I don't want any child to go through what Jayden's been through. No child deserves that.LEISL, JAYDEN'S MUM
Always a cheerful little chap, 18-month-old Jayden was spotted one day by his neighbour walking with a tilt in his neck. Some days later, he developed what doctors thought was a gastric infection - but he didn't get any better.
First sign of trouble
Jayden's mum Leisl took him to Princess Margaret Hospital and mentioned his neck tilt to the doctor on duty, who undertook a CT scan - and discovered a golf ball-sized tumour in his head.
Jayden was diagnosed with one of the most aggressive brain cancers there is and given just a 10% chance of survival. Another three weeks undetected and he would have died.
Brain tumours are the second-most common type of cancer to affect children and the most fatal of all childhood cancers, making them an immediate priority for Children’s Cancer Institute.
The fear upon hearing 'Your child has cancer' was so overwhelming, so gut-wrenching, like nothing I'd ever felt before.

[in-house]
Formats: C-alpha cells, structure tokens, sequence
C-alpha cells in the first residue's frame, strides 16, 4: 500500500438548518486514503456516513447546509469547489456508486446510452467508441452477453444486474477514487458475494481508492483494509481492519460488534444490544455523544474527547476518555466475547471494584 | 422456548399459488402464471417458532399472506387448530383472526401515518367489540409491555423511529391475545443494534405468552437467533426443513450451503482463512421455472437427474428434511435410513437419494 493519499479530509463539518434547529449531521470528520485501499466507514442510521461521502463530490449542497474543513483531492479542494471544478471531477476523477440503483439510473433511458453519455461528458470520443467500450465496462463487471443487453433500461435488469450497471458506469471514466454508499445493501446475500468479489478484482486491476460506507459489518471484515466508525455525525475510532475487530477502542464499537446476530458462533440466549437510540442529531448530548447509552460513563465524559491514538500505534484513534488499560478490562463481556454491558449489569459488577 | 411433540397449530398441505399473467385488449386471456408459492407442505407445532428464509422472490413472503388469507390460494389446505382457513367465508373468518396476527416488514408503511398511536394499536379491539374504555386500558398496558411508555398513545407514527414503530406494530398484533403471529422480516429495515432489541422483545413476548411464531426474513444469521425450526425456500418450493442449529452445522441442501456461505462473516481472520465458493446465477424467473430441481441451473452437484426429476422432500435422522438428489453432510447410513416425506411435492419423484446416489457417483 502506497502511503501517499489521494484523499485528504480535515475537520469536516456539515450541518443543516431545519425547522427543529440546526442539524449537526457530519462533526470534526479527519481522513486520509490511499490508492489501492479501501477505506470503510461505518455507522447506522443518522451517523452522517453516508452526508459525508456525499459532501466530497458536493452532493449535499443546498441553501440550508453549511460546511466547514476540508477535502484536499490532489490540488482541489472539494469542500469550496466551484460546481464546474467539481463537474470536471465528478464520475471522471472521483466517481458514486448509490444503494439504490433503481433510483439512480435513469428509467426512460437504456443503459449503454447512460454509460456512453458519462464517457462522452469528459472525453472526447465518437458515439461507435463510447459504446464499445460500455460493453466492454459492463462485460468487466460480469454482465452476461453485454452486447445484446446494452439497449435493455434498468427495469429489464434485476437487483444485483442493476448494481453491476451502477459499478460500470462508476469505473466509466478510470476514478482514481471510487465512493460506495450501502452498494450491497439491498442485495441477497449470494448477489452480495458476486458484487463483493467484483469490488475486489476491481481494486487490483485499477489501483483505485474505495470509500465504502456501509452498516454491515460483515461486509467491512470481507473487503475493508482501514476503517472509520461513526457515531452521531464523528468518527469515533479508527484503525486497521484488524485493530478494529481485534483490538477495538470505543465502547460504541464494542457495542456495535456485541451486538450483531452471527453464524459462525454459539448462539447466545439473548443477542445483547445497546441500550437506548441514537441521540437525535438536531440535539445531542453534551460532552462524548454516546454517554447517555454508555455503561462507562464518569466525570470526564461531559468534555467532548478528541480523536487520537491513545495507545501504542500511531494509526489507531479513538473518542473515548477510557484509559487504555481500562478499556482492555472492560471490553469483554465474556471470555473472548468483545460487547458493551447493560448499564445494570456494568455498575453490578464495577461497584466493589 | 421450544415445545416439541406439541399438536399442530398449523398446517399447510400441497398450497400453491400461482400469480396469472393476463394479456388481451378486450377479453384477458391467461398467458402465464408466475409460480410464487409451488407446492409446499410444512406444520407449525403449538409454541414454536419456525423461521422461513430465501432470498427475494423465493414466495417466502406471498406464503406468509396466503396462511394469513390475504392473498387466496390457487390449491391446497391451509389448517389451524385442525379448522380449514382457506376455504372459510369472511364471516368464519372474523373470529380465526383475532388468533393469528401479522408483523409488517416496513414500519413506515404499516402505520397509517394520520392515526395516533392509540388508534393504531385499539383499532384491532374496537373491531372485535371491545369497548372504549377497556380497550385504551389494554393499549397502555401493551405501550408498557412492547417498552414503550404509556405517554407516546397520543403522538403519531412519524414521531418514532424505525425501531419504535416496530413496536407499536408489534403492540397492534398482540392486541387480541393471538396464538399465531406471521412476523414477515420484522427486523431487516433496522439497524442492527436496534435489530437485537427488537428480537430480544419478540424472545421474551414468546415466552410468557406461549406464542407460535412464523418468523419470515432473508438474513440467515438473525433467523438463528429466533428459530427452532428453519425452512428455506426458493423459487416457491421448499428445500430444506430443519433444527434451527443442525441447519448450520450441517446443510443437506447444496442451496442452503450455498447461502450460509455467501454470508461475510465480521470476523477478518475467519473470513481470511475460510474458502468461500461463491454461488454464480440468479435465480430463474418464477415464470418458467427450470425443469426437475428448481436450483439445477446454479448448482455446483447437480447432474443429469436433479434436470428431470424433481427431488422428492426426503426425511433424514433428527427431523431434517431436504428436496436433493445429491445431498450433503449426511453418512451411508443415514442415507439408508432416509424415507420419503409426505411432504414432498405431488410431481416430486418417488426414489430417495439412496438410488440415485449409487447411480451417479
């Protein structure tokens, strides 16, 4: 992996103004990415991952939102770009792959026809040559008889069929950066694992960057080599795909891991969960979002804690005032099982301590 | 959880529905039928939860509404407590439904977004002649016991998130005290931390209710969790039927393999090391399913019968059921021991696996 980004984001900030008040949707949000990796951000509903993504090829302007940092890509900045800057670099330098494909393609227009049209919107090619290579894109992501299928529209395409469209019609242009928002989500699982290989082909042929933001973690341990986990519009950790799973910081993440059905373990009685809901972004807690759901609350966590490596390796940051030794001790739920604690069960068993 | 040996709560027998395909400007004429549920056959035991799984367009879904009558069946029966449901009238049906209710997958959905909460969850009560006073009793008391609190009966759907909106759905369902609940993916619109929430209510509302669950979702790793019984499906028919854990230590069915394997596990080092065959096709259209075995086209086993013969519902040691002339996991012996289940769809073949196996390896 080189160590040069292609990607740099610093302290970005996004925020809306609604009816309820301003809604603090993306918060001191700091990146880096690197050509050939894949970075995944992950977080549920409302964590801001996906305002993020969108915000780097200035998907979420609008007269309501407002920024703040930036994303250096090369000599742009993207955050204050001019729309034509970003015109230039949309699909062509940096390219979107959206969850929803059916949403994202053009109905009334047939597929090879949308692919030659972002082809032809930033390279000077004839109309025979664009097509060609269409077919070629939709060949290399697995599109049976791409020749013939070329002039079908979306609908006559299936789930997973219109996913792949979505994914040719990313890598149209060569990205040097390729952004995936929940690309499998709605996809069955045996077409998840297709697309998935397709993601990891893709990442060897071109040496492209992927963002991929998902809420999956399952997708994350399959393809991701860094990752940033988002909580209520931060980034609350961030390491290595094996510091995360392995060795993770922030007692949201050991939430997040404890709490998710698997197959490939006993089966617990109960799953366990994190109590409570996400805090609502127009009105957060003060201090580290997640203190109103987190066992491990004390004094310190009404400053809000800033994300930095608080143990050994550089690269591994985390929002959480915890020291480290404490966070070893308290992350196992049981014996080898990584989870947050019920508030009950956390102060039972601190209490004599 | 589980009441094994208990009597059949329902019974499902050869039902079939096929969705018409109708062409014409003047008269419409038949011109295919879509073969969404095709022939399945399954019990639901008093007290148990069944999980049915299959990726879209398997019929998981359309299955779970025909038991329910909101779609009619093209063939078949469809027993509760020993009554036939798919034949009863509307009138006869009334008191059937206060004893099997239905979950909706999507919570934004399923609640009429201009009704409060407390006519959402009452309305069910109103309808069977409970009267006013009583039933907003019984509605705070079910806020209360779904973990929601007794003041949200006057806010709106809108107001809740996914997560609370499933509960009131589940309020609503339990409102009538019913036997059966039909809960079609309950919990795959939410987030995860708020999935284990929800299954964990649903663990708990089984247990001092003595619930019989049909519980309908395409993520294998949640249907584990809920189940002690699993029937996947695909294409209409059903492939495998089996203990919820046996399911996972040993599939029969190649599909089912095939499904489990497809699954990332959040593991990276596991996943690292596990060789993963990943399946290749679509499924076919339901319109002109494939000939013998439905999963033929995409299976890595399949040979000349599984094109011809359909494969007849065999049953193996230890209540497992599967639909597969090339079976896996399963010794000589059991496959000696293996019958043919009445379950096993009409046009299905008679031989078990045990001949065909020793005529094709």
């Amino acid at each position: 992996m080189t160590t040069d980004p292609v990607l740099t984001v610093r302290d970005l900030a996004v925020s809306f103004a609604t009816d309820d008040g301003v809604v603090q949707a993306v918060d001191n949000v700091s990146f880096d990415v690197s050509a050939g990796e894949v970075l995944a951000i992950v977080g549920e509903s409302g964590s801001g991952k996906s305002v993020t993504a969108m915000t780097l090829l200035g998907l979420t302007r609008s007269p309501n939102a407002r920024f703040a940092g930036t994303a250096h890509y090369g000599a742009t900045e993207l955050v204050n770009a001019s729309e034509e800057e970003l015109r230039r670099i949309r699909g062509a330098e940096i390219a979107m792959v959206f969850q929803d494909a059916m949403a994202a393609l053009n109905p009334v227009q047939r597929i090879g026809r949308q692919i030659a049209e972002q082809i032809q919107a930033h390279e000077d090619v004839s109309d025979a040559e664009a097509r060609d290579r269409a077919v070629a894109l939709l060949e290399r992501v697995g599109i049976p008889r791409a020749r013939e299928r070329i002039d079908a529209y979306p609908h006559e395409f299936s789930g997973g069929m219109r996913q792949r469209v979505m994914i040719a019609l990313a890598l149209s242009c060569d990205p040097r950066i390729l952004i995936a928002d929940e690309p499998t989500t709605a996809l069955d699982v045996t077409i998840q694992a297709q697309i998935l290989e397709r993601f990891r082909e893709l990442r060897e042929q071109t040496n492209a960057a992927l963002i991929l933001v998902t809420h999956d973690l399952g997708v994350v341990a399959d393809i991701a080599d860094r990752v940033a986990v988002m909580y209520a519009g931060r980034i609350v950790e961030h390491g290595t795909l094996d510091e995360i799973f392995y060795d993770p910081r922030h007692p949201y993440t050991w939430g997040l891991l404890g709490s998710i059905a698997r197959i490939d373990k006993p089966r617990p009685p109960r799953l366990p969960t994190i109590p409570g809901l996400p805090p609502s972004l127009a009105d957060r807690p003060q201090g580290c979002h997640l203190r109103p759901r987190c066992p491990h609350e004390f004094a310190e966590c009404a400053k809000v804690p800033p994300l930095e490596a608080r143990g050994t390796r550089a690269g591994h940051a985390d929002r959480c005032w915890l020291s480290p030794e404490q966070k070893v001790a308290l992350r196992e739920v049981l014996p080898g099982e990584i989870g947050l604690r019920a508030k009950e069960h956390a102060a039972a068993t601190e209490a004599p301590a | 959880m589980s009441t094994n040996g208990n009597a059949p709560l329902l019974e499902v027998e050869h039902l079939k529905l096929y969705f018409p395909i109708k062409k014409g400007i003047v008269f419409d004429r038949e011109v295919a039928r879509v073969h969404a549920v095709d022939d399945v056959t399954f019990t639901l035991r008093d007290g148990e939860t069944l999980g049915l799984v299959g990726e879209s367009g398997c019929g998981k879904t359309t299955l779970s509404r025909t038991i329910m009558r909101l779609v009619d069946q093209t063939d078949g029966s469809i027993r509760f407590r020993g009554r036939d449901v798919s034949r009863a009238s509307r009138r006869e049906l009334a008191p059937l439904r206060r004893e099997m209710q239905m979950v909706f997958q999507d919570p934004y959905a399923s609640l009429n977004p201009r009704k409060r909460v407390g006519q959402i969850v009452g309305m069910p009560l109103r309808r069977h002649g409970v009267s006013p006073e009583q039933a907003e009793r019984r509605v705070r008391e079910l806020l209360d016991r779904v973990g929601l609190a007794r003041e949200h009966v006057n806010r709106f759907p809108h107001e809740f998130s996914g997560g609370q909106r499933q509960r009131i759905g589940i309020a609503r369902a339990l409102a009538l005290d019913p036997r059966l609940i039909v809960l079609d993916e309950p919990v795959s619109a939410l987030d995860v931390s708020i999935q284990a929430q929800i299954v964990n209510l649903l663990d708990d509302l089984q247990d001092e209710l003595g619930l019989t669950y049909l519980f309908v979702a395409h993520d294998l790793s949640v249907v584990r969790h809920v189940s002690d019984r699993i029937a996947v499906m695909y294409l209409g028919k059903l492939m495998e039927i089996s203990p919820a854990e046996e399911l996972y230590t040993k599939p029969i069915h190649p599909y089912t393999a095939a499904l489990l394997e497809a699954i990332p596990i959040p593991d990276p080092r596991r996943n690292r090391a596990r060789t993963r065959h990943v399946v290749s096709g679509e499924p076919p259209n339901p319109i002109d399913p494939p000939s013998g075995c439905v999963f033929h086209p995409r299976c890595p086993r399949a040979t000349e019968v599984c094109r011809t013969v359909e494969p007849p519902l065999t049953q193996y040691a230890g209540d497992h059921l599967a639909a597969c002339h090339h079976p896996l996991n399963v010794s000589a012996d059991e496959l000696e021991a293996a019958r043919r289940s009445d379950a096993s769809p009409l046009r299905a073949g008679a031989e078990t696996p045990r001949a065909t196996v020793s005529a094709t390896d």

Jayden's surgeons removed 99% of the tumour in his brain - but the remaining 1% was still potentially lethal. The only way to kill it was with a very harsh treatment regime.
The hardest part was having to hold him down while he was pleading with me to make it stop.
The treatment needed to save Jayden's life nearly killed him, but he survived. Today, his family lives in fear that his cancer might return. If it does, there is no currently-known treatment that can help him.
Personalised medicine means more options, kinder treatment and more lives saved. It's for children like Jayden that Children's Cancer Institute urgently needs to bring its Personalised Medicine Program forward.
Personalised medicine offers a more structured approach to treatment for kids like Jayden with high-risk brain cancers and other high-risk malignancies.
Research is vital
Ten years ago, there would have been nothing Jayden's doctors could have done for him and he would have died. The only way we can eventually save every child with cancer is through medical research.
We are currently undertaking a research program to establish tailored therapeutics for children like Jayden with high-risk brain tumours.
We need to continue supporting research, because children are still dying.